Even with preparation, making the initial request for the meeting can be daunting. A statement like (or an email), “I’d like to discuss my performance with you and get your input on my longer-term plans” can be effective. By approaching it in this manner, you are communicating to your mentor that you have thought about your career development and will not be relying solely on him/her on the topic.

This may sound like an intimidating challenge and you may be nervous for the first meeting. You will find that by using this approach, future meetings will become easier and more productive as you are able to build on past discussions. Next week, we will discuss in-depth how you can talk to your mentor about your career development, even if that means a career change.


Two Part Series: Part 2 – Getting the Most Out of Mentoring Relationships

December 13, 2013

An image of puzzle pieces being drawn by hand. The puzzle pieces read: "Motivate," "Lead by Example," "Mentor," and "Vision" to name a few.In the first part of this series, we talked about how to identify a good mentor. Now that you have done so, how do you cultivate and maintain that relationship? Identifying a mentor is not an easy task; making it work can be even more challenging. In this blog, we will give you some tips to help foster and maintain your mentoring relationships.

Take ownership of your career
Take charge; remember you are the one in control! Think about your career goals in the short-term and long-term. Communicate these goals to your mentors, so they can understand your interests and better guide you on which steps to follow or opportunities to seek to reach your goal. A good mentor will offer advice but not tell you the path to choose; ultimately, that is up to you.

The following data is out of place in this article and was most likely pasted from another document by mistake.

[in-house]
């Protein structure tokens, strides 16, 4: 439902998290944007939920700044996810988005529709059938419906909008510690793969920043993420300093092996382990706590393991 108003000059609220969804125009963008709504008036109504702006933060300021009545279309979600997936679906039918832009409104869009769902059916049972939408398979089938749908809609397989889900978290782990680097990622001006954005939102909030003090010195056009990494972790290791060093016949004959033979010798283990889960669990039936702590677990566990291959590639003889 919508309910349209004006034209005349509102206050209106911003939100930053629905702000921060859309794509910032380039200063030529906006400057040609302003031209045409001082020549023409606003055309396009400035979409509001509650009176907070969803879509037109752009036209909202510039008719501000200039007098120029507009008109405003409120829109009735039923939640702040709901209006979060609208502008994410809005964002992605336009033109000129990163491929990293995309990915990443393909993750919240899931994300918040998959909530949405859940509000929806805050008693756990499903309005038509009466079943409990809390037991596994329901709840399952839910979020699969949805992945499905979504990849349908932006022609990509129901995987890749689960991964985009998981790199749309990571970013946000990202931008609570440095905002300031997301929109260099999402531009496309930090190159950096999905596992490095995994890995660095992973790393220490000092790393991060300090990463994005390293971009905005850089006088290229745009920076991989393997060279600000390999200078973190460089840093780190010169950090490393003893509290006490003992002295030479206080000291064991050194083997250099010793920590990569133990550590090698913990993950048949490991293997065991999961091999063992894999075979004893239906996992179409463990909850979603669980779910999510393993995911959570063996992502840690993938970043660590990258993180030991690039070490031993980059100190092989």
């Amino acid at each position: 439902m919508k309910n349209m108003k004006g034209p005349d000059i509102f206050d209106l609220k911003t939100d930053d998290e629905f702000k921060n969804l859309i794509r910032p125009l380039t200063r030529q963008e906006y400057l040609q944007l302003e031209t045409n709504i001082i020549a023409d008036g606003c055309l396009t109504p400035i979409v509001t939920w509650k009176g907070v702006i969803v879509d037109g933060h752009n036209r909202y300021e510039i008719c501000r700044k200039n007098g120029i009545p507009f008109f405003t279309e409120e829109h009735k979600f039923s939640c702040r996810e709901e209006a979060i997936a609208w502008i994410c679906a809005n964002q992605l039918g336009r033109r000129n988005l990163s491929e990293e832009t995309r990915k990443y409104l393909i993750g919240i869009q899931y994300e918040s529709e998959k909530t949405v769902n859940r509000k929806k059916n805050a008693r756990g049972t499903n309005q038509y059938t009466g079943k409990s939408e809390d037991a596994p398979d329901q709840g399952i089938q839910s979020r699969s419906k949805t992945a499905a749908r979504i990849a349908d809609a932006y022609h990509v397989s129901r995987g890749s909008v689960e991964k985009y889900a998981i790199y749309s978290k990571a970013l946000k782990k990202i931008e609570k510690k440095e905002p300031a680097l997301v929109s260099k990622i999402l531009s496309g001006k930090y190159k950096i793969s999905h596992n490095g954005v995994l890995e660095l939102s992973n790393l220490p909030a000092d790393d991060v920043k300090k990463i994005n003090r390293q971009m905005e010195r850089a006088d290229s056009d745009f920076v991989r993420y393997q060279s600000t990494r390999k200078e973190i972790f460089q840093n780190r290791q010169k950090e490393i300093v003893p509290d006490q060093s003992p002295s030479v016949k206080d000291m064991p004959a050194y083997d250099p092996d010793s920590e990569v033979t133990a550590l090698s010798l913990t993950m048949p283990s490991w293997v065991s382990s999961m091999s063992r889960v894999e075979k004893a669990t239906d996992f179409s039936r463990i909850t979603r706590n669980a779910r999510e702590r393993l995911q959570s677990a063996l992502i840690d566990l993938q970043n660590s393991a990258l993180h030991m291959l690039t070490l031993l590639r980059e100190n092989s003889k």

Communicate your expectations
Once you define your goals, it is very important to discuss them with your mentors and work together to develop a plan (such as an individual development plan or IDP) to accomplish your goals. If you prefer structure, you can establish clear expectations for the relationship. For example, you can start by determining how often you will meet (weekly, monthly) and how you will communicate (by email, in person, Skype, etc.). When expectations are set early on, your mentor will then know what you are seeking from the relationship, but you will also know what s/he expects from you. This will help you to effectively manage the relationship and will avoid future misunderstanding.

Respect each other’s time
Be mindful of your mentor’s time! Take full advantage of the time you have with him/her. If you know you are meeting or talking to your mentor, be prepared! Before each meeting, you can send your mentor an agenda of topics you would like to discuss in advance and any questions you might have, which will also help them better prepare for your discussion.

Keep your mentor up to date
Mentors can be anywhere and with the help of technology, you don’t need to be close to each other to stay in touch. Let your mentor know about your progress (the good and the bad). You can tell them about any recent accomplishments or awards, as well as your professional struggles.  It is important to keep the lines of communication open, so your update doesn’t even have to be related to you; you can send them a paper or article that you think s/he might be interested in.